The island is 46km long and pretty flat, so it would be feasible to hire a bike to go explore. Apparently you can also hire water taxis to sail you around the island.
If we returned to this area I think I would personally hire a car, as the roads are pretty good and quiet and this would give us the freedom to explore further.
What we did on our holiday
Korčula city old town
So our first day in Korčula was a Sunday and the day after the festival. Most of the island businesses were closed, so we decided to treat this as a day of rest and to just go for a lovely lunch. We ended up in an alleyway restaurant, eating local cheeses, drinking champagne and eating ice-cold, chocolate dipped lychees.
After this, we had a little walk around the outside of the city and then headed back to our air-conditioned apartment to relax. It was so hot!
Like a smaller version of Dubrovik, Korčula town is a tangle of tiny alleyways, opening up onto hidden squares, surrounded by the sea. The town is shaped like a fish-bone or a leaf, with a central spine and then alleyways coming off either side, running down to the sea.
To be honest, the old part of Korčula town is pretty small and can be circumnavigated in about fifteen minutes, but it’s still a nice place to explore, to wander and get lost in, to window shop and potter about.
There are fortified walls around the city.
The key sites in the city are St Mark’s Cathedral and Marco Polo’s old house.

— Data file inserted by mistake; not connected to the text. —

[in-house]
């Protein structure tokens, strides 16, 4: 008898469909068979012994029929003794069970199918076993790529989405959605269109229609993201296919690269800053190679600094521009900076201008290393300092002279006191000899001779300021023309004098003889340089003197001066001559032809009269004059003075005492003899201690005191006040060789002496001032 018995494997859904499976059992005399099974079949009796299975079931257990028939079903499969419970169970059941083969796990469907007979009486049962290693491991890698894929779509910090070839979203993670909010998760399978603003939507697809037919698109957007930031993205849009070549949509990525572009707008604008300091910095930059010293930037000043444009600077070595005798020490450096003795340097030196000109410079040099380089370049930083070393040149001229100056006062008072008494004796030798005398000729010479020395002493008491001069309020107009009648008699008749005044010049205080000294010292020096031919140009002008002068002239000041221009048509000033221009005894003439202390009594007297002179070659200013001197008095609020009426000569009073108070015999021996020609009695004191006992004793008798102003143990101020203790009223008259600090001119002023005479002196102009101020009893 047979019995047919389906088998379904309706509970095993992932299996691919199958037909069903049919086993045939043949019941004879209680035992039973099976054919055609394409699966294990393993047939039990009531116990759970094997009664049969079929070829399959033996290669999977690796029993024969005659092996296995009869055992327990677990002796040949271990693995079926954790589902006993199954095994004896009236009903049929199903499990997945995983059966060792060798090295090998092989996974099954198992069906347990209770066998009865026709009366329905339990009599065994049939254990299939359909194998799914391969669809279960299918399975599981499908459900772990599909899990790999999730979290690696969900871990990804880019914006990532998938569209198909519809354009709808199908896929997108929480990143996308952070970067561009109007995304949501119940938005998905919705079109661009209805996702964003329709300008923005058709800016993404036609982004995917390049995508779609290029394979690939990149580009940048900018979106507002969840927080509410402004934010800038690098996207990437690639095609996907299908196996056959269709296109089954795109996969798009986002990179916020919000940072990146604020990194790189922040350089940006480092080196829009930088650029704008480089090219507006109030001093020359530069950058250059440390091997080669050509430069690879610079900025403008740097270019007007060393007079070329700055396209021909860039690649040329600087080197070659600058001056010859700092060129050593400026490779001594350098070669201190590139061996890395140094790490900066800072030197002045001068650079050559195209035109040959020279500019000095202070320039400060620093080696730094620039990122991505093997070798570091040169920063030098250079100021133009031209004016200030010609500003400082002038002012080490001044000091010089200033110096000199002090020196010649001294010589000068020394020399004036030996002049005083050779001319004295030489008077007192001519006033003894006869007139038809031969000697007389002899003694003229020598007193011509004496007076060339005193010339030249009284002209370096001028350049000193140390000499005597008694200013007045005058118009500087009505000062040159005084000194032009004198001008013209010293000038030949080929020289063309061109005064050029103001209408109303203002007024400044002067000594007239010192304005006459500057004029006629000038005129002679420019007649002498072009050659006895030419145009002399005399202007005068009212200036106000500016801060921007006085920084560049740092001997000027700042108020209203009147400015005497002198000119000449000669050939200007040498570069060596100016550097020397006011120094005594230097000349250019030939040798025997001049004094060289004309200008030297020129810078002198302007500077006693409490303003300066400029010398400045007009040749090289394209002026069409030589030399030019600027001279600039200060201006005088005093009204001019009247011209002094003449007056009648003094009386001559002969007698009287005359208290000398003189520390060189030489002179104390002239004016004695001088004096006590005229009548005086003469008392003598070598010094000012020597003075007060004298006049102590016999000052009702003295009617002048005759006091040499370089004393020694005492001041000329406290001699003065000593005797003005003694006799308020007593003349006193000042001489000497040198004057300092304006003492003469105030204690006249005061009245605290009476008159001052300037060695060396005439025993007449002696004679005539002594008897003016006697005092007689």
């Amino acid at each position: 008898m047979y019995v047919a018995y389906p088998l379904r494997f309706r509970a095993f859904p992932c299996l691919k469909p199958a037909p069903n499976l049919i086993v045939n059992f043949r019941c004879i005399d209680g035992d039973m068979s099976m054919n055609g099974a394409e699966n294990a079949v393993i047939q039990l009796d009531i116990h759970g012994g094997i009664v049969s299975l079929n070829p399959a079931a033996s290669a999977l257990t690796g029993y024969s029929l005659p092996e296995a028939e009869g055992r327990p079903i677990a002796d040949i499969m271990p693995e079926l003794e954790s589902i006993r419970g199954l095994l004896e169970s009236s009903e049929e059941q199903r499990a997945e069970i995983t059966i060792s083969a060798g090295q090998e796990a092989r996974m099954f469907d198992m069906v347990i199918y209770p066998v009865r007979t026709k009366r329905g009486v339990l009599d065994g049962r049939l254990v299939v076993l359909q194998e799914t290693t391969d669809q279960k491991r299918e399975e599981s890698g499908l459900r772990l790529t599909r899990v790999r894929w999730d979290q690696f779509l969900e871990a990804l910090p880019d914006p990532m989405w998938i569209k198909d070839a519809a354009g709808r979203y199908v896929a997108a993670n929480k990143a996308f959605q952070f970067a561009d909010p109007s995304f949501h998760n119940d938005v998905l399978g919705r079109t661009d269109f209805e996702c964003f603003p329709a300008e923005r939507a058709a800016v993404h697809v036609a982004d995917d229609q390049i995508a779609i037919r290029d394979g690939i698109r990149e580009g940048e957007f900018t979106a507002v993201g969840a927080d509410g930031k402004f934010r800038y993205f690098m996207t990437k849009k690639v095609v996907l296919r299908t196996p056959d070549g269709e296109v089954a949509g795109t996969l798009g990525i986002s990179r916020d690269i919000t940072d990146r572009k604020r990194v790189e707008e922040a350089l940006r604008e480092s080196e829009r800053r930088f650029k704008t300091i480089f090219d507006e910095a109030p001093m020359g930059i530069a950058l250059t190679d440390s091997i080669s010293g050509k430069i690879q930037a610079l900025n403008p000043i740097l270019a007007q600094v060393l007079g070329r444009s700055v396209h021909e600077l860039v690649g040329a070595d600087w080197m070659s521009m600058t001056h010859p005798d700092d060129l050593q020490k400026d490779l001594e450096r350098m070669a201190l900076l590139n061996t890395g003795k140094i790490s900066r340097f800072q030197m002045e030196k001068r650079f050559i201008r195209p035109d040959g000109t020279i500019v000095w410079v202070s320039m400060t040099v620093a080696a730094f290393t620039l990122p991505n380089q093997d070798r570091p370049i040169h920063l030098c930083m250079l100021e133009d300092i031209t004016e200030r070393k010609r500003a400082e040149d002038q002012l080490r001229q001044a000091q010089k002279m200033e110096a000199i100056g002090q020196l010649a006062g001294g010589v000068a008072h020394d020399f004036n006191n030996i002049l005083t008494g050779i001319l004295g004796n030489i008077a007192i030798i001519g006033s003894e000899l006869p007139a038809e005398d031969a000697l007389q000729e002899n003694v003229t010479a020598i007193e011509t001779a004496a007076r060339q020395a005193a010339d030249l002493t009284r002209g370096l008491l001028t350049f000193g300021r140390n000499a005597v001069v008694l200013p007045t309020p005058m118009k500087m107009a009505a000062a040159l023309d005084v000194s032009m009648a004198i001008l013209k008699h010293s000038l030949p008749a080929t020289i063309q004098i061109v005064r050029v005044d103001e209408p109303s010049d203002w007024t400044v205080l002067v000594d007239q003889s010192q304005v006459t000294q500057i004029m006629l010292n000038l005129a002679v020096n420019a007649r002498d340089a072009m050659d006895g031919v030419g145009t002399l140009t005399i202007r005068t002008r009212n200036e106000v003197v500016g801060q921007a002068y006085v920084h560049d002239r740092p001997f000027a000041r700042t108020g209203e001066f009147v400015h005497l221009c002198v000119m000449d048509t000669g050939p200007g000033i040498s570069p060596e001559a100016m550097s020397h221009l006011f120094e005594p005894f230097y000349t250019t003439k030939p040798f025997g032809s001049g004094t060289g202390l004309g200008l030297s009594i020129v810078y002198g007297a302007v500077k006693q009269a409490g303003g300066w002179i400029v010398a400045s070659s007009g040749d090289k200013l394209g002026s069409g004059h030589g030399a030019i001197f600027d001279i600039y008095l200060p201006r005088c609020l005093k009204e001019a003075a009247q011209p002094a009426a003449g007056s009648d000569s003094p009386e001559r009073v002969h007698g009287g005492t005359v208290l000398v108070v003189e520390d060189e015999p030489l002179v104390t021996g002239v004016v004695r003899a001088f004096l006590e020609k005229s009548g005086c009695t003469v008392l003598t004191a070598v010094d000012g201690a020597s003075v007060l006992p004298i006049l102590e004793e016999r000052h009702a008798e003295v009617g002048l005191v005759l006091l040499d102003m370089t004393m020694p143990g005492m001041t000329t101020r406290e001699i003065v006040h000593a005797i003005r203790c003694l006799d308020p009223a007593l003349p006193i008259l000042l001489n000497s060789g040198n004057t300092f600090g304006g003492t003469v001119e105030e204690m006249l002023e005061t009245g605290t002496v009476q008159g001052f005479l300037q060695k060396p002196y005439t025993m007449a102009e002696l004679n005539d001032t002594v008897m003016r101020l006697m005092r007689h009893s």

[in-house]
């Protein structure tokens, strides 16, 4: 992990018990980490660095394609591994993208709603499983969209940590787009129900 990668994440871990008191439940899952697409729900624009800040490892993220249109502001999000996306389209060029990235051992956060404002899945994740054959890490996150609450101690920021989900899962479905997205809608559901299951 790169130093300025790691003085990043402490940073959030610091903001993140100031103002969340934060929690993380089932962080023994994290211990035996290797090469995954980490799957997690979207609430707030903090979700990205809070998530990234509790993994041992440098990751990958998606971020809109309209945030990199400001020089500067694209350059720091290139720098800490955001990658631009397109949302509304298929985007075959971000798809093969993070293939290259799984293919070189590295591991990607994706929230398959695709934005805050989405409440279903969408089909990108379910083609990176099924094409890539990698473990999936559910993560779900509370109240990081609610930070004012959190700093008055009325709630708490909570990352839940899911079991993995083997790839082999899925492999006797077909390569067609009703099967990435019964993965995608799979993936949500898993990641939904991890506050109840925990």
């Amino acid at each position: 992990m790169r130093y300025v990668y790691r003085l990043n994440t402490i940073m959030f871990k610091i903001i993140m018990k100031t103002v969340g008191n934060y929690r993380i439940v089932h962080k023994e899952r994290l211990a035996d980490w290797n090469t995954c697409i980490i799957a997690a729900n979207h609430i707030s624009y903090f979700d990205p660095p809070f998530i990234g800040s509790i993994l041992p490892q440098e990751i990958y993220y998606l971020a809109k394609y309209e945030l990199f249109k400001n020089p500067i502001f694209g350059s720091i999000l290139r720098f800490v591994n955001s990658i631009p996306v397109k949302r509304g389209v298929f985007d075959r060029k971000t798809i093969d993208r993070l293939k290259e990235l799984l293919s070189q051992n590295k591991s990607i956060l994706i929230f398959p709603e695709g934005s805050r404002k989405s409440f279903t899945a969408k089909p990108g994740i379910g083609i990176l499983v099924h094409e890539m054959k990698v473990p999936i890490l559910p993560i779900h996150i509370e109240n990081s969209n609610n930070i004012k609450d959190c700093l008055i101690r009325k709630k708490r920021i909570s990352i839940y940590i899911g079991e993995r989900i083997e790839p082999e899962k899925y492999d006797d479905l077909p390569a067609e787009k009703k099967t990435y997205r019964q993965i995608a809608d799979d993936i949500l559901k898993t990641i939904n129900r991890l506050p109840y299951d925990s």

St Mark’s Cathedral (Cathedral Sveti Marko) is located in the centre of the city, next to our apartment. The cathedral was built in the 15th century. It has a tower which you can climb. The staircase is so narrow that they have a traffic light system to manage climbers. This made me a bit nervous and so sadly I didn’t go up myself. In fact, even though we lived next door, we never actually made it inside the cathedral. It’s a shame as inside they have two Tintoretto paintings. Entrance to the cathedral is 10KN (£1.20) and to go up the bell tower costs 25KN (£3).
Marco Polo was a medieval Venetian merchant who was one of the first people to travel the Silk Road from Europe to China, and then back. He was captured in the battle of Korčula, which was between Genoa and Venice, and then taken prisoner by the Genoese. It was while he was in prison that his cellmate (Rusticello) wrote the famous Travels of Marco Polo book.
Polo’s connection to Korcula is actually quite tenuous, but when has that ever stopped tourism? And to be honest, if it draws people to this gorgeous place then fair play to them.
Marco Polo’s alleged house is on a side street, just up from the cathedral – and you can visit this for 12 kuna (about £1.50/ €1.80) (www.korculainfo.com/marcopolohouse).
There’s also a Marco Polo museum, which is on the edge of the old city. This contains seven scenes from his life and visitors are given audio-devices which tell them more about his life and travels. The museum has a website, though it is only in Croatian, and a facebook page.
Sunset cocktails in the coolest bar ever!
I’ve been to some pretty cool bars in my time but I don’t think anywhere can match Cocktail Bar Massimo: a bar on top of a fortified tower, located at the tip of the town, where they winch the drinks to you on a pulley system.
Cafe Bar Massimo is located at the tip of Korčula Town, overlooking the waterway between the island and the Pelješac Peninsula. The views from the top of the tower, over the channel, the neighbouring beaches and the sunset were simply stunning. We visited at sunset, golden hour, when the world slowed down and everyone in the city came out for a gentle stroll or a sit by the sea at the end of a hot day. Cocktail Bar Massimo was the perfect place to watch the sun sink in the sea and the boats sailing on by.